The Agile Manifesto for Designers

September 8, 2016

Many say that UX design processes do not fit well into the agile methodology. As a UX designer who has experience working on both waterfall and agile projects—and many variants in between—I object to this assertion.

The Agile Manifesto outlines twelve principles that guide the agile methodology. One by one, I’ll explain how each of these principles not only fails to conflict with good UX design practice, but can even improve it.

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Principle 1: Our highest priority is to satisfy the customer through early and continuous delivery of valuable software.

Perhaps it is the “early and continuous” part of this statement that ruffles the feathers of many UX designers. While some might endlessly brood in isolation over a particular design issue, this is a way to lose all perspective.

The continuous delivery of valuable design solutions enables us to maintain a tight loop with real user feedback. The sooner people can interact with a design, the sooner our false assumptions meet the light of day. We can generate real value instead of perceived value, with confidence rather than guesswork.

Principle 2: Welcome changing requirements, even late in development. Agile processes harness change for the customer’s competitive advantage.

Change is inevitable, so you had better get used to it. If the world has taught us anything, it is that environments change—and sometimes very quickly. Any design solution we create should take into account the possibility that the user’s needs and goals might change. A design solution that is too rigid to adapt is also brittle, so its utility could break under the pressure of a changing environment.

Looking at this from another angle, the objection to changing requirements may just be an unwillingness to revisit past design decisions—a fear of exposing one’s own mistakes. A system of design that embraces change does not mind owning a few mistakes now and again.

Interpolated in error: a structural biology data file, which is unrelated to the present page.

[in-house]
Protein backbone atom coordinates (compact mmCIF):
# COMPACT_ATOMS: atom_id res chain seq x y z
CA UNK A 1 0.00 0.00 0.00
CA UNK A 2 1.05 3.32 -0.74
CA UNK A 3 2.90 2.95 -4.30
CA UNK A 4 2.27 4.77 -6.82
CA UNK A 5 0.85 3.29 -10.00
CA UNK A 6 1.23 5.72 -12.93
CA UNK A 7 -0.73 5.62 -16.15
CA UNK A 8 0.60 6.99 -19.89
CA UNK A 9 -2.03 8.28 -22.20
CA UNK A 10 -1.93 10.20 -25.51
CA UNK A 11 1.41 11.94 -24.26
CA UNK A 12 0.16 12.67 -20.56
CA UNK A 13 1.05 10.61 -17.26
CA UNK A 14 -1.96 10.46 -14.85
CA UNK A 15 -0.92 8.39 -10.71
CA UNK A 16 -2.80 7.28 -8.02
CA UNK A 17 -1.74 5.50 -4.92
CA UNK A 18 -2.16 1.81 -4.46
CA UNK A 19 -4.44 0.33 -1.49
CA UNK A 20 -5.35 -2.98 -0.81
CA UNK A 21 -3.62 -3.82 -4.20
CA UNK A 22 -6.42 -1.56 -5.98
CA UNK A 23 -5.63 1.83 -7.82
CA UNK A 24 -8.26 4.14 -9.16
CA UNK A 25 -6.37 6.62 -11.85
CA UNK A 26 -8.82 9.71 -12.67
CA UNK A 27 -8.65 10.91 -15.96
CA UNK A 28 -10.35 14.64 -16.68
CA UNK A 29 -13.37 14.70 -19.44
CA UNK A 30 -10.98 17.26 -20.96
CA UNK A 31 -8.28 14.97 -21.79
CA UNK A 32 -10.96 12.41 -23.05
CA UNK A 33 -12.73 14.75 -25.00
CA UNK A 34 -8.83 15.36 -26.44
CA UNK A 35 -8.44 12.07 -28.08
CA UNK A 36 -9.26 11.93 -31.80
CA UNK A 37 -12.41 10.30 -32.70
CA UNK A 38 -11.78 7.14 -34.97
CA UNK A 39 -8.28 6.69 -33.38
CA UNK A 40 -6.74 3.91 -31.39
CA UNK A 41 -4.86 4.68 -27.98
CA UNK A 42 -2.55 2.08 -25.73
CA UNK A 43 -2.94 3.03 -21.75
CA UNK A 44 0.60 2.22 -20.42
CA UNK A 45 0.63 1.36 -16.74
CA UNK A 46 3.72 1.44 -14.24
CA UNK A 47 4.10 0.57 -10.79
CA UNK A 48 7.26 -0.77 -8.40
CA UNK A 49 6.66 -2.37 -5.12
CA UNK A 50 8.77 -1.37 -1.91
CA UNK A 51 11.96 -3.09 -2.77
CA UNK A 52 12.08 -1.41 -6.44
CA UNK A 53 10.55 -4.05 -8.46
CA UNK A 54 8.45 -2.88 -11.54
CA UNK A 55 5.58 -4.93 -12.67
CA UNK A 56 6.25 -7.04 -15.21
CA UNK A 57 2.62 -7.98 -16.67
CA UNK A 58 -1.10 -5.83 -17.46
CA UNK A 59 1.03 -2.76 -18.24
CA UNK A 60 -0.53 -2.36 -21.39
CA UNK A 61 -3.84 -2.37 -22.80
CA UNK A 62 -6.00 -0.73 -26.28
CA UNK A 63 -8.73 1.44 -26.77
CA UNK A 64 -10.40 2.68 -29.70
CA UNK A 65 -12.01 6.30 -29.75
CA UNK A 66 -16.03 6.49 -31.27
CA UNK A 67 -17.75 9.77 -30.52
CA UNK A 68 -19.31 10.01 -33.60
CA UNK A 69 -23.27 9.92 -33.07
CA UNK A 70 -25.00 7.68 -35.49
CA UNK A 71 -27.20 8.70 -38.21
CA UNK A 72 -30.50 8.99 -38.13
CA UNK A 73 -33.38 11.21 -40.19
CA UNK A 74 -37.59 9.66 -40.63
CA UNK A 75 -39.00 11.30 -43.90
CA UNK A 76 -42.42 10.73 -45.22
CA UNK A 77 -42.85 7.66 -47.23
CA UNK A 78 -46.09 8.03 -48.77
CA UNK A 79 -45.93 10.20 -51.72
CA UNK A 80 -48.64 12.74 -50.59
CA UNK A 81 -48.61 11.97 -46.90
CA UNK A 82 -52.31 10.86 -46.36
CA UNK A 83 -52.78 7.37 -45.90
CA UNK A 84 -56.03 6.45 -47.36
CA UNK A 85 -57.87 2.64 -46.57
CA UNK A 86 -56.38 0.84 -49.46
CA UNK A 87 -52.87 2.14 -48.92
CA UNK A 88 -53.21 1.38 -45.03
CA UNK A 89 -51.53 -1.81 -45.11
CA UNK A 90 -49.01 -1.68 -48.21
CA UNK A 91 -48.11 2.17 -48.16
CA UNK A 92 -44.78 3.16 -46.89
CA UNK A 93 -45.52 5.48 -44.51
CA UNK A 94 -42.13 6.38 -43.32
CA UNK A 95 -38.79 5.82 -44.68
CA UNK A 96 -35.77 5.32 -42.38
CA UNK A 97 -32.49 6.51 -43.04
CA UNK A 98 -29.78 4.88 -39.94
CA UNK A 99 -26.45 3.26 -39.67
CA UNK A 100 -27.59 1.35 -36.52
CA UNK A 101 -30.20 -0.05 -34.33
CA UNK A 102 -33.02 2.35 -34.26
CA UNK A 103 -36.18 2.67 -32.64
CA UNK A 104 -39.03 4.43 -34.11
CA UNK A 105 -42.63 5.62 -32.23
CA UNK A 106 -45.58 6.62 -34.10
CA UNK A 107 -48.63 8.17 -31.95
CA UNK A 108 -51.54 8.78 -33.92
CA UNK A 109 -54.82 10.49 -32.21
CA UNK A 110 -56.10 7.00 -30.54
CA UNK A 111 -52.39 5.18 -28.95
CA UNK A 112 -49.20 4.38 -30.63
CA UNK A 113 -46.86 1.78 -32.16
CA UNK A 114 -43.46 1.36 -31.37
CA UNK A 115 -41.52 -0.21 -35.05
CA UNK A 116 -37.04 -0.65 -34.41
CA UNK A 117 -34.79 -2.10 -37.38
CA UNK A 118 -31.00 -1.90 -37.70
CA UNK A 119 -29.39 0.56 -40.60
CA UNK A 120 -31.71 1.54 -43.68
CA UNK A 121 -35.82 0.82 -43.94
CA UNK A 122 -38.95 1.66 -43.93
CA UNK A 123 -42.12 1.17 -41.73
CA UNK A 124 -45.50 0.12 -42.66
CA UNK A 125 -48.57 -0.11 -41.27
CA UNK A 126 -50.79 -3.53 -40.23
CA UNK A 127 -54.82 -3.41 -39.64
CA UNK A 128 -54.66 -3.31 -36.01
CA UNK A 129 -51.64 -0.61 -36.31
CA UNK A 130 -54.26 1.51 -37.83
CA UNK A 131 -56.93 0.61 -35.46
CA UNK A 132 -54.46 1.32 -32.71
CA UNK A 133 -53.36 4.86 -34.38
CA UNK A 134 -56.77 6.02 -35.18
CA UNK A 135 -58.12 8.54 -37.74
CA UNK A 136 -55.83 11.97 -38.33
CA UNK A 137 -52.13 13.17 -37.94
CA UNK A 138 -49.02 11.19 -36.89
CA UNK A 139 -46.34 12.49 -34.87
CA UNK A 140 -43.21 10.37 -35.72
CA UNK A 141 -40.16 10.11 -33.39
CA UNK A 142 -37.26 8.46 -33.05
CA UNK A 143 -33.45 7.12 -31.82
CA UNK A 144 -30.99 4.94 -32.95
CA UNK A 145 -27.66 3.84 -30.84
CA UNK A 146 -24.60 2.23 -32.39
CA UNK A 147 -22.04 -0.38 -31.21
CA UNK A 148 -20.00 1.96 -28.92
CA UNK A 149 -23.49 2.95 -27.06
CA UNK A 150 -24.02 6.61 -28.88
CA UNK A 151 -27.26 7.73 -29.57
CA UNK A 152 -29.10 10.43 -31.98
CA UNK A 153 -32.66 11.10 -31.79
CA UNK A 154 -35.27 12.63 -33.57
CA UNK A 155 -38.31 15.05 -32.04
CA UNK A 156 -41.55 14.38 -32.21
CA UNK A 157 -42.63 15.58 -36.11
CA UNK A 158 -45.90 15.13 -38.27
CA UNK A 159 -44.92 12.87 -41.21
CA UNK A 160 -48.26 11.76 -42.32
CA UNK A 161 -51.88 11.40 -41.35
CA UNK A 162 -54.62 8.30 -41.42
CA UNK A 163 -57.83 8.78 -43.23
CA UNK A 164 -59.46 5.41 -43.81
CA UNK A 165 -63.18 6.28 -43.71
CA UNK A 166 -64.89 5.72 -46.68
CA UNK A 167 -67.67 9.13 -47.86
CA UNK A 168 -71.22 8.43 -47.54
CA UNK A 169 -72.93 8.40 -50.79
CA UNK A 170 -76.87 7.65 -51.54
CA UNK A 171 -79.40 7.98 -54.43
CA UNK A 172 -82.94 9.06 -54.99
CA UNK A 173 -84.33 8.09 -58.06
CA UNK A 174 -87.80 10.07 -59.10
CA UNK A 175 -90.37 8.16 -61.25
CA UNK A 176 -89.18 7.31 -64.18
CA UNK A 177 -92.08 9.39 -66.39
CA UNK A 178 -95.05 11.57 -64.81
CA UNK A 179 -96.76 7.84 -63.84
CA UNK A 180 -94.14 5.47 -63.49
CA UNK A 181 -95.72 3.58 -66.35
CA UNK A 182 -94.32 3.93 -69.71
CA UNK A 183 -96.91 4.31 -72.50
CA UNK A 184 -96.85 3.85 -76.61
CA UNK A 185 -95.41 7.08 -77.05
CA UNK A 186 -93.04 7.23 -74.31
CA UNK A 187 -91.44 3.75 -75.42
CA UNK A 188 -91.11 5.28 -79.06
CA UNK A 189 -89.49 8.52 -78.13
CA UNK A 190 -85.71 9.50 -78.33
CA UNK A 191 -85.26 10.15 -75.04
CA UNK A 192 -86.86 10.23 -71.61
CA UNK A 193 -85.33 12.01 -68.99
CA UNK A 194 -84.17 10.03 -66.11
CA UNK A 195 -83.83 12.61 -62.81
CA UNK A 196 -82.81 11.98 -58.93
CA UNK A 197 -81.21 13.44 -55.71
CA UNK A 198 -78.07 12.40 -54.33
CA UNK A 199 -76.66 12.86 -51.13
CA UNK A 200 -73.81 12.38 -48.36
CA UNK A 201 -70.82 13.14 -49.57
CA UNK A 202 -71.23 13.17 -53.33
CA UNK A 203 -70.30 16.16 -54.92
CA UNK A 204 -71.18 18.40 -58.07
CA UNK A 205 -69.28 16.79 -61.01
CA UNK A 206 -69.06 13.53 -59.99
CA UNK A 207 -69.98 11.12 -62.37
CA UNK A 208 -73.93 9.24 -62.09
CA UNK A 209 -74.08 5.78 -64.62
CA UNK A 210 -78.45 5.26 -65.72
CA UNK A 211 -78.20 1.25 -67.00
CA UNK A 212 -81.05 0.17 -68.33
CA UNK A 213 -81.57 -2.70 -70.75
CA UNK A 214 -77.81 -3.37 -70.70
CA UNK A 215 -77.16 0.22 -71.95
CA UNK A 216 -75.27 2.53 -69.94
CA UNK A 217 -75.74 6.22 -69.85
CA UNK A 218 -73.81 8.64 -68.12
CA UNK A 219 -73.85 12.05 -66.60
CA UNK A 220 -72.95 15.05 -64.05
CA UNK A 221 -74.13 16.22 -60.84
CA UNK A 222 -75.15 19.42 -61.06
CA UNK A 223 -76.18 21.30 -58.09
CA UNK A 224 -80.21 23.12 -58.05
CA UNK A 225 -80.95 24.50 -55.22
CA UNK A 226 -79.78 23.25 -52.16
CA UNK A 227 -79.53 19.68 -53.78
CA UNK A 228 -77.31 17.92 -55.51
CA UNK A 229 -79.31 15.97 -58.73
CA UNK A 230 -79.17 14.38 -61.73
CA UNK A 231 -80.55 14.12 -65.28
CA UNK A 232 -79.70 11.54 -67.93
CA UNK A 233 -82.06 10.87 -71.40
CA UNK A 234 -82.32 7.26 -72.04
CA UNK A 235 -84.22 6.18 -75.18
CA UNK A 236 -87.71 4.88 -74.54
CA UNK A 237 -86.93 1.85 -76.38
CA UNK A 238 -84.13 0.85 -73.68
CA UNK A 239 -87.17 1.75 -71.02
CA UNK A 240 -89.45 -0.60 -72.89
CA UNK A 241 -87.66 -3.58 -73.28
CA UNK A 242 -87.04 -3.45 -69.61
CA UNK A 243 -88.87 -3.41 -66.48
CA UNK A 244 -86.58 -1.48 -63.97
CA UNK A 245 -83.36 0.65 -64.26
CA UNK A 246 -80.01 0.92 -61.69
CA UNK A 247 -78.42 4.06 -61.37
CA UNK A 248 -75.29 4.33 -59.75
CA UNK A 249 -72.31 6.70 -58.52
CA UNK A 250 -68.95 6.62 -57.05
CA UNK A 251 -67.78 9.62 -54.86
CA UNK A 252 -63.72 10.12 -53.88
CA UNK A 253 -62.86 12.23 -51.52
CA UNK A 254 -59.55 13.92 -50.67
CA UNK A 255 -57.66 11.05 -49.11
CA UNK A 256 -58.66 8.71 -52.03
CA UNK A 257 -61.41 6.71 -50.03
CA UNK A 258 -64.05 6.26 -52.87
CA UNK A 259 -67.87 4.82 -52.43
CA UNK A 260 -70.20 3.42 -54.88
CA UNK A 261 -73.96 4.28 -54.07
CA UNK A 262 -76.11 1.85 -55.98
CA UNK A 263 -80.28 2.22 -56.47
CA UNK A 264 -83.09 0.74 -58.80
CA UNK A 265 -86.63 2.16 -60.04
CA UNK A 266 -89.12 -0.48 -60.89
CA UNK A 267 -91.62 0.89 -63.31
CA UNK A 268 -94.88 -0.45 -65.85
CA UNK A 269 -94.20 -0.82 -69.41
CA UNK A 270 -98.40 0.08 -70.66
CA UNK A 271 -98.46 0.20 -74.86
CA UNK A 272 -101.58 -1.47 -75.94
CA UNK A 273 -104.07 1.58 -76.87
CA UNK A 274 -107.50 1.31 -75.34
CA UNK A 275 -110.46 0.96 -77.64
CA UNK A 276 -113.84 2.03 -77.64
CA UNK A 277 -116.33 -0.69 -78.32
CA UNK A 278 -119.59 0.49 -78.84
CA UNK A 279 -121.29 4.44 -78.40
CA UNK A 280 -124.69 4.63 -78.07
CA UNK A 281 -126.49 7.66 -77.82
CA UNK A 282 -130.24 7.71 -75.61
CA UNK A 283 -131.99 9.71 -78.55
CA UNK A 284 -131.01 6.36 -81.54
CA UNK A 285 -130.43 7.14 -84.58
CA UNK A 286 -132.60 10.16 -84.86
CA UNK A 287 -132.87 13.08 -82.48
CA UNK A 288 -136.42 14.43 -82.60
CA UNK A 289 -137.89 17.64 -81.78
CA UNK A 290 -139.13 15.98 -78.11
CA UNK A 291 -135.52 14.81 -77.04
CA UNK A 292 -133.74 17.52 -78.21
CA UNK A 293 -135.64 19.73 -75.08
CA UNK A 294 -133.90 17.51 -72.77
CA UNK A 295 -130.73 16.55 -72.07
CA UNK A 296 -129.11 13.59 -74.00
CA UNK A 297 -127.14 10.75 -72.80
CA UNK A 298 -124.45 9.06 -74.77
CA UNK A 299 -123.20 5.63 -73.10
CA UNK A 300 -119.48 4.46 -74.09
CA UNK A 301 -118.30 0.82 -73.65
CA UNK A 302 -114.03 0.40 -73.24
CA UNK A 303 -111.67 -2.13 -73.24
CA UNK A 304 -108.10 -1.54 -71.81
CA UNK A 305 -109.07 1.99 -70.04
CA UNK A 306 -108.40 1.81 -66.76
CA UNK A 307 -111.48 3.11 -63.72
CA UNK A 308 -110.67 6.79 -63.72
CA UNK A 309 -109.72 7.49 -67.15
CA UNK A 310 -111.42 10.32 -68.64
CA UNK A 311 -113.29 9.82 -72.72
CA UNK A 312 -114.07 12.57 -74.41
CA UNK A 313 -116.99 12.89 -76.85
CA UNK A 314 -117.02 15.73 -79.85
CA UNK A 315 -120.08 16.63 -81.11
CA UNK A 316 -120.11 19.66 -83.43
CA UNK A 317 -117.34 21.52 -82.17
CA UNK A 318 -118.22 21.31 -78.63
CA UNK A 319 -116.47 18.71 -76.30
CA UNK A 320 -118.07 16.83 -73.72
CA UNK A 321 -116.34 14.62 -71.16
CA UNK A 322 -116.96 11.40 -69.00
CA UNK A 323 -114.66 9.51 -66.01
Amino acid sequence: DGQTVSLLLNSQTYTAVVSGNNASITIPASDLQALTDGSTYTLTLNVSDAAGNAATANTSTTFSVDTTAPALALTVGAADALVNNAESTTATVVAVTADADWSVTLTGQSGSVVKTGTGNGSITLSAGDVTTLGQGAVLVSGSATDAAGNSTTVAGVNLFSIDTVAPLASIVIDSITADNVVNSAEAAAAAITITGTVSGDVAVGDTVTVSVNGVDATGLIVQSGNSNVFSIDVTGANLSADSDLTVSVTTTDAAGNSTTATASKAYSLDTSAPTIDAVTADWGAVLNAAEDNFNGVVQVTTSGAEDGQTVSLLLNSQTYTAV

Principle 3: Deliver working software frequently, from a couple of weeks to a couple of months, with a preference to the shorter timescale.

This principle is very much related to the first one. What it adds is an emphasis on working software and short time scales. We can apply these ideas to design by ensuring that our deliverables focus on utility over style. Form follows function, after all. While aesthetics are certainly important, they’re perhaps not as important as designers tend to think.

Don’t expend more effort on purely stylistic concerns than is proportional to their relevance to functional concerns. Avoiding this will help shorten time scales because you’ll be spending your design capital on solving the most important issue, and you can deliver a product sooner.

Principle 4: Business people and developers must work together daily throughout the project.

Change this to: business people, developers, and designers must work together daily throughout the project. For everyone to feel a sense of ownership, understanding, and dedication, team members from all disciplines should be involved at every step.

It’s also extremely important to recognize that no designer has all the answers. Nor should anyone in that role ever claim that he does. It’s one of a designer’s primary jobs to seek out and distill good ideas from everyone and everywhere. Engineers and product owners have unique perspectives and experiences and often contribute good ideas.

Principle 5: Build projects around motivated individuals. Give them the environment and support they need, and trust them to get the job done.

This principle applies to designers as well as engineers—or really any team member—so it should not be controversial. Every member of a team has a unique set of skills that he or she brings to the table. Trusting people to harness those skills is the best way to motivate a project team. A working environment in which mistrust reigns is a toxic one that will kill any incentive to do good work.

This is certainly not to say that a UX designer—or any other team member—can do no wrong. A UX designer should actively solicit critical feedback from every contributing team member. This prevents anyone from feeling the need to shove feedback down their throat. A UX designer who does not ask for criticism cannot possibly improve. However, criticism should always be offered in a constructive way and in a supportive environment.

Principle 6: The most efficient and effective method of conveying information to and within a development team is face-to-face conversation.

The same holds true for a design team—or for designers working on a multidisciplinary product team. As much as we might like to think that screen-based communication is sufficient for our millennial lifestyle, humans have evolved to communicate with our voices, hands, and faces.

For UX designers, this means explaining our design decisions to others with words—preferably while everyone is in the same room, so there is sufficient eye contact and the ability to gesture. By communicating in this way, you can expose details and questions that might otherwise remain hidden beneath the surface. You can settle issues and internalize solutions in minutes or hours rather than days or weeks—or never.

Principle 7: Working software is the primary measure of progress.